>>
>>11820725
Alright then, thanks.
>>
>>11819701
>or a map of topological spaces
are you sure about that ?
>>
>>11810858
Technically speaking, there isn’t enough information to solve the semicircle problem, but if we assume the diameters are parallel, then its pretty easy to show that the blue line segment is length $\sqrt{2} + 1$.
>>
How long should I take to learn algebra studying 4 hours a day?
>>
>>11821099
5 days
>>
>>11821104
If I still feel weakness after complete it, should I review with precalculus or study algebra again?
>>
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I forgot the rules for differential equations again
>>
I am a sand nigger and we had a solar eclipse today.
People were using pinhole projections to view the eclipse.
Now the thing that I don't understand is why would the light coming from sun, when goes through the pinhole, comes out as an eclipse?
>>
>>11821124
I forgot basic trig and now I'm messing up in calculus
>>
>>11821485
Yea that too.
What the heck is csc and cnn and bbc even supposed to mean?
>>
>>11820908
Nah, anon's wrongerino.
You can partition $R^8$ into a countable number of 8-dimensional cubes.
Then, by choosing a bijection between these and the natural numbers, you can exploit Hahn-Mazurkiewicz to obtain a sujective map from the [2n, 2n+1] interval to the cube, and then you can glue these space filling curves together with the (2n+1, 2n+2) intervals we left over.

And then you use a projection from $R^5$ to the real line.
>>
>>11821523
nice
>>
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>>11810858
Are we to assume O1-C and O2-C are the same distance?
>>
>>11821550
Sorry obviously meant O1-O2 and O2-C
>>
>>11821550
Yeah, obviously. Isn't it obvious that O2 and O1 are supposed to be the centers of their respective (semi)circles?
>>
>>11821560
Also, it's just pythagoras.
>>
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>>11821560
How about now?Could you solve this???
>>
>>11810858
taco
>>
>>11821485
having to memorize trig derivatives and trig power algorithms is big gay
>>
>>11821130
https://en.wikipedia.org/wiki/Camera_obscura
Basically, given a pinhole and any point on the projection plane, you have a straight line passing through those two. The pinhole means that the only light falling on a given point comes from a specific direction, essentially creating focus. Enlarging the hole means that light can reach a point from a wider range of directions, resulting in a blurred image.
>>
>>11821499
csc = cosecant = 1/sin (sec = secant = 1/cos, cot = cotangent = 1/tan).

sin=o/h, cos=a/h, tan=o/a
csc=h/o, sec=h/a, cot=a/o
(o = opposite, a = adjacent, h = hypotenuse).
>>
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Can some helpful anon check my work here?
Did I do this right?
>>
Would jumping in front of a train as it arrives in station at about 50km/h be enough to kill a feeble person such as myself? Asking for scientific purposes.
>>
>>11821977
The square root divided by H to find the geometric equivalent is not at its crux but the juxtaposition of the right angle √ by the by H to find the last interger is mot necessarily found through a tree structure but a rhombus matrix.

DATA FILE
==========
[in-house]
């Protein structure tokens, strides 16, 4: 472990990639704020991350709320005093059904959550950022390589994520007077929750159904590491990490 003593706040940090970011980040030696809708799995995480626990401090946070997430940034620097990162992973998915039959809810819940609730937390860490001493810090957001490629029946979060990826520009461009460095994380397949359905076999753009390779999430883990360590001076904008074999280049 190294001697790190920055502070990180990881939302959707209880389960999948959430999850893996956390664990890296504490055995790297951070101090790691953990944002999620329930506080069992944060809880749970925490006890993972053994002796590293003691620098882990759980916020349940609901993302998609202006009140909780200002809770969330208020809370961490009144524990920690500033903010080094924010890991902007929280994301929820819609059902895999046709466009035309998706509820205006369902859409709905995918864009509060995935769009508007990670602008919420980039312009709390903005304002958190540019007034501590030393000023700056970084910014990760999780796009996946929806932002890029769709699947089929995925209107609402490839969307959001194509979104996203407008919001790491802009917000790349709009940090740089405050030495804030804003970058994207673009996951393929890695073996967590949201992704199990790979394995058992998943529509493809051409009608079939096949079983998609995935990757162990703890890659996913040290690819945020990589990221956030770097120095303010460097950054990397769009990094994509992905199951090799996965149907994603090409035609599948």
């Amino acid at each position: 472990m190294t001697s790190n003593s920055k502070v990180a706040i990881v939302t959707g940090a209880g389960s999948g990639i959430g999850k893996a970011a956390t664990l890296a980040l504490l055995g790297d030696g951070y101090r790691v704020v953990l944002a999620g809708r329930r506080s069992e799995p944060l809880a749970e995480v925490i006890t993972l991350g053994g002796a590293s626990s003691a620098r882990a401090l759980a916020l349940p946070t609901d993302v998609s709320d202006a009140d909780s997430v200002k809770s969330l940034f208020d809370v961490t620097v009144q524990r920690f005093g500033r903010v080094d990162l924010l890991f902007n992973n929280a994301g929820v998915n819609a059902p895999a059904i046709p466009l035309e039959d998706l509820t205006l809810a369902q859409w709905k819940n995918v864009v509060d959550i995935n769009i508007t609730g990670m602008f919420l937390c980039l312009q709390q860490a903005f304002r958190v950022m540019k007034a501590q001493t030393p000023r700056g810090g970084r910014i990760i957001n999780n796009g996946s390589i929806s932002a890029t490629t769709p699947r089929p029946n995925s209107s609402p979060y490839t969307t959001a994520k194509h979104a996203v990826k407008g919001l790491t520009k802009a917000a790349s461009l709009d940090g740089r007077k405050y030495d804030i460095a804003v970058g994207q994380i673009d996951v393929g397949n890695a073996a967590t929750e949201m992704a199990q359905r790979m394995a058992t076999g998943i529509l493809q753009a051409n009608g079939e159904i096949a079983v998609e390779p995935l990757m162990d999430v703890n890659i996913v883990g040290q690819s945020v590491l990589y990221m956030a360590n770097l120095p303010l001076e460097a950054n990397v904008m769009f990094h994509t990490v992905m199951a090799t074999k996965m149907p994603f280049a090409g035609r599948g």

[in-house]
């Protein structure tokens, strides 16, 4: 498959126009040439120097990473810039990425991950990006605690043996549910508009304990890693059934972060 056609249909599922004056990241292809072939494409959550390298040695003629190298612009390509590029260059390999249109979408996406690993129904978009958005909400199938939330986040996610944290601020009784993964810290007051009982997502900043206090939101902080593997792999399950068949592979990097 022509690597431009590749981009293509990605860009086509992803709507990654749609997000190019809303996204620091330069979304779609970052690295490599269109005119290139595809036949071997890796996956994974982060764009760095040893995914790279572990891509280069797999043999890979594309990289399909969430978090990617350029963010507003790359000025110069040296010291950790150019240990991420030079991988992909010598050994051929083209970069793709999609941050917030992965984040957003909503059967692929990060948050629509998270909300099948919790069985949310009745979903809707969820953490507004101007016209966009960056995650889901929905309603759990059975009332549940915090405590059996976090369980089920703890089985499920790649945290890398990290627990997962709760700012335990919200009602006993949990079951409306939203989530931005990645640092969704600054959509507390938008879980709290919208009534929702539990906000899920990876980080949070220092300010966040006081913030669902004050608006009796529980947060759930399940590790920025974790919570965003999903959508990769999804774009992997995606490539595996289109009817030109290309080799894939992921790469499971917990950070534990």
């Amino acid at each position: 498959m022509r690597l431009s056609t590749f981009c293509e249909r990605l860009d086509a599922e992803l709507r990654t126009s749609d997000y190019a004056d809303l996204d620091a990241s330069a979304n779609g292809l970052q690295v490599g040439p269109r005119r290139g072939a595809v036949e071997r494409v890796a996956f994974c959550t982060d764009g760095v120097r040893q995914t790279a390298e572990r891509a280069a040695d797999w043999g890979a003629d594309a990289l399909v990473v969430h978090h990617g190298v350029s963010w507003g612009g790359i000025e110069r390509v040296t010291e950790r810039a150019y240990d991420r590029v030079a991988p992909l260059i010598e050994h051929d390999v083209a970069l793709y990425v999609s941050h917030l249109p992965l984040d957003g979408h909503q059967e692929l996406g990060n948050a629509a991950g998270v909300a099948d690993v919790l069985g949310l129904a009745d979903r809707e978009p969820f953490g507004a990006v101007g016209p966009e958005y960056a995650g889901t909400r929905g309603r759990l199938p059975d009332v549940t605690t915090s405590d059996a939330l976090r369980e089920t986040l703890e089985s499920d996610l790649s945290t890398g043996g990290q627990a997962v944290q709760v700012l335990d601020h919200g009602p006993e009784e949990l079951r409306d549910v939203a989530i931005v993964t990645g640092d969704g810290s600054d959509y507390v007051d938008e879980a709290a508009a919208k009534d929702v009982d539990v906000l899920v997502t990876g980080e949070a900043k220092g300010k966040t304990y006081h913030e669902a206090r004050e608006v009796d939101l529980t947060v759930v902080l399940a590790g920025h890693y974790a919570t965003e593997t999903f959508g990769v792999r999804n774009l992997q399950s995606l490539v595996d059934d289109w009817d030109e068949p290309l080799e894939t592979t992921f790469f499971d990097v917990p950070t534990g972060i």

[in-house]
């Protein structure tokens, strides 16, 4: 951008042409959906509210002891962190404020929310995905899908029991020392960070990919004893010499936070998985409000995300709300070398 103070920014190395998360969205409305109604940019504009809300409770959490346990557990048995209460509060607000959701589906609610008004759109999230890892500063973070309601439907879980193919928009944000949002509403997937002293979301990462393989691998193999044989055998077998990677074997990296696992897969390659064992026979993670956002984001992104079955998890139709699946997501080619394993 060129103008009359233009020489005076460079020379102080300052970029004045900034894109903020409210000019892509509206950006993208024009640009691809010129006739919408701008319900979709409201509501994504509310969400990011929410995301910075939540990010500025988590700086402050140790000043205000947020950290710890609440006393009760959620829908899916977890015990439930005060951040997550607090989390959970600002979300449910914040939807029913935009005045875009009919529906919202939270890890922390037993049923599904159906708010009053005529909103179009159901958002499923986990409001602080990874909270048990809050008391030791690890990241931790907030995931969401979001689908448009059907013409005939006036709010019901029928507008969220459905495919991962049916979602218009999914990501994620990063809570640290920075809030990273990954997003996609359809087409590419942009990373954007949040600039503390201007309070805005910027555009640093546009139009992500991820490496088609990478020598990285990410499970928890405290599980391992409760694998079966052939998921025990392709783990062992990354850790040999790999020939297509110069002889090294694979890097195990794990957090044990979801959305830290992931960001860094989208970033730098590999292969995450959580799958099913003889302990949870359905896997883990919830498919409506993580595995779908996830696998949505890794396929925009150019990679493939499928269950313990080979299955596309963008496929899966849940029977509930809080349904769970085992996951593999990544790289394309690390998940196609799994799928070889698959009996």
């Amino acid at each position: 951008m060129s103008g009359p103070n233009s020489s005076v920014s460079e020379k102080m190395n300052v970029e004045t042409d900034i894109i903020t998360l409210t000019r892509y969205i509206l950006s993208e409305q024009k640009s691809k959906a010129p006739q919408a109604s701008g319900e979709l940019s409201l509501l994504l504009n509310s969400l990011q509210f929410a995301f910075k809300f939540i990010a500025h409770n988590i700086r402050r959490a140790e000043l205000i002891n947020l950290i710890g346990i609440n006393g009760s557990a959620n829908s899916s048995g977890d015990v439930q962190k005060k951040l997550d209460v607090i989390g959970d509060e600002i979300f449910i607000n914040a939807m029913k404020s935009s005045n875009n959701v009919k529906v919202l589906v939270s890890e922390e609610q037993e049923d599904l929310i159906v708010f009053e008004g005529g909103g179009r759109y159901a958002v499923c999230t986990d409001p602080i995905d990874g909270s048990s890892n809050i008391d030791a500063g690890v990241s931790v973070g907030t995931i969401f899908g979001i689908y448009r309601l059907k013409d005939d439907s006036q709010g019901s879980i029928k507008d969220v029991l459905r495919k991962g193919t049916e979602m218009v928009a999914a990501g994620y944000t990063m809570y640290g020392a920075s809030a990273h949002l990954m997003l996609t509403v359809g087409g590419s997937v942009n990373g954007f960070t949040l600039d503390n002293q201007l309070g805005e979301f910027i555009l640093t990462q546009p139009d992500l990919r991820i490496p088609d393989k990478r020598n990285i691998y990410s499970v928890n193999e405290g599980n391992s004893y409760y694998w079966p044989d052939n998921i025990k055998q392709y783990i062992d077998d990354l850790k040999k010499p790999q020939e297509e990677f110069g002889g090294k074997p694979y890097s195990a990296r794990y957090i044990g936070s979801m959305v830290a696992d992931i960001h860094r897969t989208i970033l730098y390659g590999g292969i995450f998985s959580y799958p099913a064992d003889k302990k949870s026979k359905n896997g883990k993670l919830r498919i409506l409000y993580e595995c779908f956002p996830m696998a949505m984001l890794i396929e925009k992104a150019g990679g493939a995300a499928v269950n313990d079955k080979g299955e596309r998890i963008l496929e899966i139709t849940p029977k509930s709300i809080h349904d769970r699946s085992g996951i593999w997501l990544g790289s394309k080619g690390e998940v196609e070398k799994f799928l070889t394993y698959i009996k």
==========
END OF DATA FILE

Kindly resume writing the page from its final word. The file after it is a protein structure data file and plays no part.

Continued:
>>
>>11819748
well the center of mass can be outside a nonconvex geometry...

and yes if you mean to double up on the halfspace that makes up the triangle side, then yes, the AC is subject to change because it is sensitive to halfspace redundancy, but sampling from the H-polytope itself allows you to pick points on the surface because they satisfy the inequality b-Ax >=0.

The 2d square with side 2 centered at 0,0 has an H-rep
1,1,0
1,0,1
1,-1,0
1,0,-1
and you can also write
1,1,0
1,0,1
1,-1,0
1,0,-1
1,0,-1
any other number of ways.

They all have equivalent vertex representation
1,1
-1,1
-1,-1
1,-1
and vertex center (0,0), but different analytical center. Think about it like a physics problem where we can newton's iterate to the AC and the halfspaces that comprise the triangle exert a spring-like force, if we double up the sides, you double up the force, changing the equilibrium position, but the geometric center doesn't change.
>>
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>>11810858
mathlet and brainlet here frens. pls help

I'm trying to figure out the height of 3 different positions on a 1:30 slope. Can someone tell me what formula or how to go about it so I can at least get something. thnx.

refer to image.
>>
>>11822075
it would be extremely painful
>>
>>11822372
You completely lost me with this post, but I don't care that much, so feel free to just give up on me.
Thank you very much for the insight and assistance until now.
>>
>>11823412
It drops 8" in 60" so h=8*(1-x/60). So 16/3=5+1/3" @ 20" and 8/3=2+2/3" @ 40".
>>
Math or CS?
>>
>>11823611
Math if you have iq, CS if you are smarter than most but not all that capable of creating anything interesting. Math you can do finance, some type of quantitative science, datafagging, programming, research, applied math, statistics. CS you can do programming, CS research or datafagging and that’s about it. Math grad is extremely competitive and cut throat. CS programs even at good schools are diploma/PhD mills and churn out more bad research than any field aside from cancer research. CS you could make a lot of money at a young age but want to kill yourself, Math you will likely make very little (if pure) and want to kill yourself. The redpilled choice is math+physics and to go work for Lockheed Martin or Renaissance after you graduate.